Chen Guangyu, Head of Group Personal Financial Services at UOB, disclosed that the bank's retail foreign exchange deposits grew by a high single-digit percentage in the first quarter. From December to March 2024, U.S. dollar fixed deposits and savings account balances increased by nearly 10%, with the Japanese yen deposits jumping over 20%. This could be due to the depreciation of the yen over the past few months, coupled with an increase in travel between Singapore and Japan in the first quarter. According to data from the Japan National Tourism Organization, the number of tourists from Singapore to Japan in January and February this year increased by nearly a third compared to the same period last year.


Data from UOB Mighty FX shows that during this period, the amount of Singapore dollars exchanged for U.S. dollars and Japanese yen accounted for nearly 70% of the total exchange amount. Particularly from January to March this year, the amount of Singapore dollars exchanged for Japanese yen more than doubled compared to the same period last year.


Over the past year, the Singapore dollar exchange rate against the Japanese yen has risen by 13.5%, standing above 115, while the Singapore dollar against the U.S. dollar has slipped by 1.1%, hovering around 1 U.S. dollar to 1.35 Singapore dollars.


A spokesperson for OCBC Bank stated that over the past year, both corporate and retail clients have increased their foreign currency fixed deposits, especially in U.S. dollars. Consumer U.S. dollar fixed deposits are up 20% from a year ago and nearly double compared to 2022. Consumer U.S. dollar fixed deposits account for more than half of the overall U.S. dollar fixed deposits.


The spokesperson also mentioned that U.S. dollar interest rates have remained high, providing higher returns for both corporate and retail clients, especially for retail clients who may view U.S. dollar deposits as a means to hedge against inflation.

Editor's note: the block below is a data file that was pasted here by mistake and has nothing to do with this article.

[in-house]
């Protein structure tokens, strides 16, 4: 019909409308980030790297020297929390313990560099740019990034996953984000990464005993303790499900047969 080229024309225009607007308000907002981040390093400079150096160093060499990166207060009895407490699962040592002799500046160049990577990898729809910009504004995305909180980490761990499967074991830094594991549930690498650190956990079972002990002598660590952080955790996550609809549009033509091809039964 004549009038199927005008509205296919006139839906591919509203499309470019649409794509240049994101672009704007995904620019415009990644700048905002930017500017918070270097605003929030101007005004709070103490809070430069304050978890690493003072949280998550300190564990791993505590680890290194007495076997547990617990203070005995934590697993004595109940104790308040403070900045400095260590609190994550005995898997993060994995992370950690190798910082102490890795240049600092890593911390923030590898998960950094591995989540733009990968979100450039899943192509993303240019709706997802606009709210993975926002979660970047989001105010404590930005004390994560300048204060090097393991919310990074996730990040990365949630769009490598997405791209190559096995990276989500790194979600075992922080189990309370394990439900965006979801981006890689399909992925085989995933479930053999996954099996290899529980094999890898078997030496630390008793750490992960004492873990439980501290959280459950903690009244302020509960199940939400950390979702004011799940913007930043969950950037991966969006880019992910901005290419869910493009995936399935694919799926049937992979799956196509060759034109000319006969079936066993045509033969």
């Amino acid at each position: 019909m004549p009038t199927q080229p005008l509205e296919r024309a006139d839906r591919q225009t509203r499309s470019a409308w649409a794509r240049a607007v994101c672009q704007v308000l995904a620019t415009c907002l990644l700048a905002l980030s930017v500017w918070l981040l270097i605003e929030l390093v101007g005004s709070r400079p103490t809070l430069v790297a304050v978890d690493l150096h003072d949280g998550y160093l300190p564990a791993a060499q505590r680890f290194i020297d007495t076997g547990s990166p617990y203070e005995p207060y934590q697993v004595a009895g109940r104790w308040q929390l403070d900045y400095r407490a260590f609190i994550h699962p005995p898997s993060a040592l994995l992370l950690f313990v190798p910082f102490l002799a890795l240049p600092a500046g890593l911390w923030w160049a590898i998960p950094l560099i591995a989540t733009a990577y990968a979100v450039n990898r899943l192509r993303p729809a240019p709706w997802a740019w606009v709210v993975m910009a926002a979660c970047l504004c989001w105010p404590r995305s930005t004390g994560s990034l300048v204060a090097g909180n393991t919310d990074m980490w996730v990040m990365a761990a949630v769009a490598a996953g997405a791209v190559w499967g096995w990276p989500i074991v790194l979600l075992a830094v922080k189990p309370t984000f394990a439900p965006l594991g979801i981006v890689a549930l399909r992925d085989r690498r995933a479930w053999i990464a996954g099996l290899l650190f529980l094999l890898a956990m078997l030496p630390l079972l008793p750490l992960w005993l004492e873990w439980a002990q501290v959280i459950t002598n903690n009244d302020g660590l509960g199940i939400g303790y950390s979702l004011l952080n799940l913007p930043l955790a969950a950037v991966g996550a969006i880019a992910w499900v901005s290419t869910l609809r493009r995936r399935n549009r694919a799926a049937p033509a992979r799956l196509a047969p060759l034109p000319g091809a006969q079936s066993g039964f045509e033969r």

Lan Weijie, Head of Deposits and Secured Lending at DBS Bank Singapore revealed that the amount of foreign currency exchanged through the bank's multi-currency accounts in the first quarter of this year has doubled compared to the pre-pandemic period (2019), with the volume of yen exchanges setting a new record. In terms of fixed deposits, besides the U.S. dollar, the Australian dollar, British pound, and Hong Kong dollar are also popular, possibly due to attractive interest rates and the strength of the Singapore dollar.


CIMB Bank Singapore reported that consumer foreign currency deposits increased by nearly 10% from December last year to March this year, while corporate U.S. dollar fixed deposits increased by more than 10% from the end of last year to April. Chen Weichuan, Head of Commercial Banking at CIMB Singapore, stated that fixed deposits offer a guaranteed investment return unaffected by market fluctuations.


Chen Guangyu cautions that foreign currency fixed deposits are exposed to exchange rate fluctuations, so customers may receive a lower equivalent amount in Singapore dollars at maturity than the original investment. If customers choose to withdraw funds before the maturity of the foreign currency fixed deposit, they must pay a replacement cost.